Ahed Tamimi has been incarcerated since she was arrested on December 19, four days after she was filmed confronting soldiers outside her West Bank home
Ofer Military Base, West Bank: The closely watched trial of a Palestinian girl for slapping and punching two Israeli occupation soldiers opened before an Israeli military court in the West Bank on Tuesday, but the judge ordered all proceedings to be held behind closed doors in a case that has drawn wide criticism of the Israeli regime for prosecuting the teenager.
Ahed Tamimi, 17, appeared fresh and confident as she entered the packed courtroom. She briefly whispered to relatives in the back of the room before the judge ordered everyone except her family out.
“Stay strong! Stay strong!” shouted her father, Bassem Tamimi.
Ahed Tamimi has been incarcerated since she was arrested on December 19, four days after she was filmed confronting the soldiers outside her West Bank home.
Israel has treated her actions as a criminal offence, indicting her on charges of assault and incitement that could potentially lead to years in prison.
But Ahed Tamimi’s supporters see a brave girl who struck two armed soldiers outside her West Bank home in frustration after having just learned that Israeli occupation troops seriously wounded a 15-year-old cousin, shooting him in the head from close range with a rubber-coated steel bullet during nearby stone-throwing clashes.
The teen with the large curly mane of blond hair, who turned 17 in jail last month, has become the latest symbol of the long-running battle between Palestinians and Israelis over global public opinion.
Israel’s full-throttle prosecution of Tamimi, one of an estimated 300 Palestinian minors in Israeli jails, and a senior Israeli official’s recent revelation that he once had parliament investigate whether the blond, blue-eyed Tamimis are a “real” Palestinian family have helped stoke ongoing interest in the case.
International human rights groups have criticised the aggressive prosecution, and diplomats from the European Union and several European countries, including Germany and the Netherlands, attended Tuesday’s hearing as observers before they were kicked out along with journalists.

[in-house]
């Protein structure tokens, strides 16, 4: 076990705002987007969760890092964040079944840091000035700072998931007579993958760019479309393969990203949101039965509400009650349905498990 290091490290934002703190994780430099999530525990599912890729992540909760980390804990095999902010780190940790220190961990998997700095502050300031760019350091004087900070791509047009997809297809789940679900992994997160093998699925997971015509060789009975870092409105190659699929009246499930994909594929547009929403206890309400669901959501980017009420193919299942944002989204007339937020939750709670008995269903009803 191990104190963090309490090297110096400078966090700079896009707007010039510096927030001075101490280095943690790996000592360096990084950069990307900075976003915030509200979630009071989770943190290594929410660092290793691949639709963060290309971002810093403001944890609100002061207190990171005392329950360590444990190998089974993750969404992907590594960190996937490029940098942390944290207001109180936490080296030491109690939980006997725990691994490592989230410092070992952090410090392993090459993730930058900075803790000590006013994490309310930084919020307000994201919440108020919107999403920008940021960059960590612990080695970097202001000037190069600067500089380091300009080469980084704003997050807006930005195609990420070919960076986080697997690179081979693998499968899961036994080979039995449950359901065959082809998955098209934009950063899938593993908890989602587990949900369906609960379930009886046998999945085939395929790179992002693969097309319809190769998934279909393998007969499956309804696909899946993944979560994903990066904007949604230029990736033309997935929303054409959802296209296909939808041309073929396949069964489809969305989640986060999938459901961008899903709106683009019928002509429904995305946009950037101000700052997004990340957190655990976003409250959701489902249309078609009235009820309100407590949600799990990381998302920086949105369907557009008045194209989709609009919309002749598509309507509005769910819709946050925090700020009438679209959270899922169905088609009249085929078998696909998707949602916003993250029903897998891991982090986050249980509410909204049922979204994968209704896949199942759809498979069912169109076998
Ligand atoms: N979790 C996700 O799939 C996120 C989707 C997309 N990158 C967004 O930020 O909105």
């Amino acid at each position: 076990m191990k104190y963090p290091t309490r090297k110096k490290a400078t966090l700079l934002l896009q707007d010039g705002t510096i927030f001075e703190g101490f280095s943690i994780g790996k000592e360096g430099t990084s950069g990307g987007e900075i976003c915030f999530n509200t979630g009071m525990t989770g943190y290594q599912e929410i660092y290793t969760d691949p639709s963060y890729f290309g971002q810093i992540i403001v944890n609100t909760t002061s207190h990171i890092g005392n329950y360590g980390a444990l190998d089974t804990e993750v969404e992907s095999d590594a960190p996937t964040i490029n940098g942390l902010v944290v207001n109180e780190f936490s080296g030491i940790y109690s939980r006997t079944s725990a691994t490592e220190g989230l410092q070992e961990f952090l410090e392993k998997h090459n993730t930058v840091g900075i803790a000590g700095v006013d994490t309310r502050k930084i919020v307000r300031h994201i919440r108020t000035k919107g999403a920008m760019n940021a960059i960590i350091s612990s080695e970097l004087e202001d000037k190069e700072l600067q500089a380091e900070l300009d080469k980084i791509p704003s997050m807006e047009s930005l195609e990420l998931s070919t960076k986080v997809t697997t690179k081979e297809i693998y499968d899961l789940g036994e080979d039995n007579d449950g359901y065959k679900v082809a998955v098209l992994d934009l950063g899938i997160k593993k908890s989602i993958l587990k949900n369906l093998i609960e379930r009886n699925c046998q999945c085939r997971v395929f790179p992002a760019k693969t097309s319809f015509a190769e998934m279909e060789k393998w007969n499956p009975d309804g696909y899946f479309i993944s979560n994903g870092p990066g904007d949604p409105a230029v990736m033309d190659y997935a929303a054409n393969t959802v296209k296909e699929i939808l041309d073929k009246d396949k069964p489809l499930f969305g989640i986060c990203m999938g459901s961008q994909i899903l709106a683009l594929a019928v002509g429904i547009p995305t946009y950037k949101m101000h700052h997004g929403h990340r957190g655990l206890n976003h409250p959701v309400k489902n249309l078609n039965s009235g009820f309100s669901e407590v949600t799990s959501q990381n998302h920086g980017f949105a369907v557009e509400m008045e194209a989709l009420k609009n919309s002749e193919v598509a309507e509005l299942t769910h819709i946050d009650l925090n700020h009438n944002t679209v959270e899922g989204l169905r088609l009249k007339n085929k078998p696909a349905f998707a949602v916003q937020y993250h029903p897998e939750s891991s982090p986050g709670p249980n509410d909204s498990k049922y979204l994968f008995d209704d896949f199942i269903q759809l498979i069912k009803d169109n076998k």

In his decision, the judge, Lt. Col. Menachem Lieberman, said the trial would remain closed for Tamimi’s own protection. “I didn’t think it’s good for the minor that there are 100 people in the courtroom,” he said.
Tamimi’s Israeli lawyer, Gaby Lasky, objected, saying the family wants the proceedings to be public. She accused the court of closing the proceedings to prevent the world from watching.
“The court decided what is best for the court, and not what is good for Ahed,” she said. “The way to keep it out of everybody’s eyes is to close doors and not allow people inside the court for the hearing.”
She said her strategy would be to argue that Israel’s continued occupation over the West Bank, captured in the 1967 Mideast war, is illegal and that the indictment is aimed at deterring Ahed and other Palestinian youths “from resisting occupation non-violently.”
Earlier in the day, Tamimi’s father told The Associated Press as he headed into the court that he came “with no good expectations, because this a military court, and it’s part of the Israeli military occupation.”